New York-based singer-songwriter Joe Crookston knew he was doing something right when he received a letter from Pete Seeger expressing appreciation for his music, with comments that included: “Thank you for writing songs that are human. It propels us to remember who we are.”
Folk legend Seeger, who died in January at age 94, had lauded the songs in Crookston’s acclaimed album, “Able Baker Charlie & Dog,”(2008) which won Album of the Year honors by Folk Alliance International. The title track is about Crookston’s grandfather, who was part of the crew in World War II that built the runway for the Enola Gay [the B-29 bomber that dropped an atomic bomb on Hiroshima, Japan.]
With dazzling guitar work and a clear voice, Crookston deftly meshes music and story, in a way that is both entertaining and moving. His 2011 release, “Darkling & The Bluebird Jubliee,” was also a folk charts leader and acclaimed for its stunning songwriting and music. Crookston’s highly anticipated new CD, “Georgia I’m Here,” debuts this month.
Crookston started playing guitar in high school, then majored in classical guitar performance at Kent State University. He grew up in a household with strong Hungarian and Eastern European culture, and heard the local polka radio shows on his transistor, along with his mom’s own excellent accordion playing.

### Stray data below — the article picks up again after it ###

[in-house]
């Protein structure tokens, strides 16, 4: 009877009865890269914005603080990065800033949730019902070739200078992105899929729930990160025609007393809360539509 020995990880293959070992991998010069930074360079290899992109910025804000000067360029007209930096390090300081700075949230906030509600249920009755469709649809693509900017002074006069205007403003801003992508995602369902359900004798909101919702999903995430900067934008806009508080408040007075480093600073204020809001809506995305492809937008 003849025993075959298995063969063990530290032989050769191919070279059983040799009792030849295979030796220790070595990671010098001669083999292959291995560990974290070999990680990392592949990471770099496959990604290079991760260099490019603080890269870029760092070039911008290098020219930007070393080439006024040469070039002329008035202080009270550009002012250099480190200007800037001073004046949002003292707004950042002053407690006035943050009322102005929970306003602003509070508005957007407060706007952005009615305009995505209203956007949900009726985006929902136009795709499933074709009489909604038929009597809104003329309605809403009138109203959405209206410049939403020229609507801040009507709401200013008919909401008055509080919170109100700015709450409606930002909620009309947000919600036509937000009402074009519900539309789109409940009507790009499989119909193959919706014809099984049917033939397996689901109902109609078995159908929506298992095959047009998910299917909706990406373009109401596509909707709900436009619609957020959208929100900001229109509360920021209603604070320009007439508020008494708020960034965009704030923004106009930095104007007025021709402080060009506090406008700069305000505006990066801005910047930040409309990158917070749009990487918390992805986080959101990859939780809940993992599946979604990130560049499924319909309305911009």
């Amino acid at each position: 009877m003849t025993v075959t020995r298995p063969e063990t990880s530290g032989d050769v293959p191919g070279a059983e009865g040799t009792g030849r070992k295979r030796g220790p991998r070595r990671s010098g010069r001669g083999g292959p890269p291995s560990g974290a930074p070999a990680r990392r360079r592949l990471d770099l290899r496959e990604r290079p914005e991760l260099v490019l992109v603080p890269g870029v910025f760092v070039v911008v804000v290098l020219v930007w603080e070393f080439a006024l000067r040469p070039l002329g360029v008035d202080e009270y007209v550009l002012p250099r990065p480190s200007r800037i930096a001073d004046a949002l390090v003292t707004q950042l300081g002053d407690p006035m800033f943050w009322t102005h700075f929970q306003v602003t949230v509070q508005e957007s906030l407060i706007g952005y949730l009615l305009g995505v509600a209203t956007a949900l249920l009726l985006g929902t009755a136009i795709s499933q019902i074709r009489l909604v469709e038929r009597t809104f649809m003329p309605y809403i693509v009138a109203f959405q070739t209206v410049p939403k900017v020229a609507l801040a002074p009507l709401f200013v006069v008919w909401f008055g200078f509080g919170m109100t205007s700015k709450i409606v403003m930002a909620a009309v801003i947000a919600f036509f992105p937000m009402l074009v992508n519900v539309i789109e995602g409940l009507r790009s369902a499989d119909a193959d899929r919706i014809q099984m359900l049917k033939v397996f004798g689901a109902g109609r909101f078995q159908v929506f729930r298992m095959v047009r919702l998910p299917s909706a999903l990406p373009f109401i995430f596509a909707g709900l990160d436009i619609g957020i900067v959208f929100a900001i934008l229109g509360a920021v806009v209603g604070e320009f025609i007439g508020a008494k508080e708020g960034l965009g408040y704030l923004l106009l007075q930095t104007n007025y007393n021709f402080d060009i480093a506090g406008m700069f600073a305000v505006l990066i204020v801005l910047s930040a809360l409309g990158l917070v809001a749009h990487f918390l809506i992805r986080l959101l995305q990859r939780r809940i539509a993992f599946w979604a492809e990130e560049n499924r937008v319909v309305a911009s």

“There was always polka music in the background,” he said.
But he also listened to a lot of pop and rock, and later discovered old fiddle tunes and claw hammer banjo.
“I was a huge Todd Rundgren fan, and I think it was his ‘anything goes’ approach in exploring the whole sonic landscape and world. I was also really inspired by Tom Waits, the kind of lyrical writing was very important to me. And Neil Young was a big influence with his creativity and art.”
Crookston has also been influenced by Pete Seeger in the way he approaches performance and embraces the audience.
“Pete wasn’t self-absorbed, he was about ‘us.’ He was allowing himself to be a facilitator for a community, and to me that it what I really resonate with and aim for. I feel when I perform, I’m not showcasing myself for you, but opening up a stage for us, an audience as a community, to have an experience that we’re all part of.”
Crookston performs April 5 in a double bill with singer-songwriter Krista Detor as part of the Acoustic Renaissance Concerts at the Unitarian Church of Hinsdale.
Detor has risen to the top of the field in contemporary folk and regularly tours the United States, Canada and Europe. The Bloomington, Ind.-based singer-songwriter and pianist has had her music featured at Cannes, and on the BBC, NPR and PBS.
Known for exquisite lyrics and artistry, Detor infuses her music with imagery and literary references. She recently released her fifth solo album, the acclaimed “Flat Earth Diary,” with songs that explore perception as reality. Crookston is a musical guest on the album. The April 5 concert will feature both artists in solo sets along with some collaboration.
Randy Styka, the director of the Acoustic Renaissance Concerts, is excited about the upcoming event.
“Our mission includes not just presenting artists that the folk community already knows, but those they may not have discovered just yet. This show is one of those, with two amazing singer-songwriters, with their unique styles and different backgrounds, coming together to share their music for us.”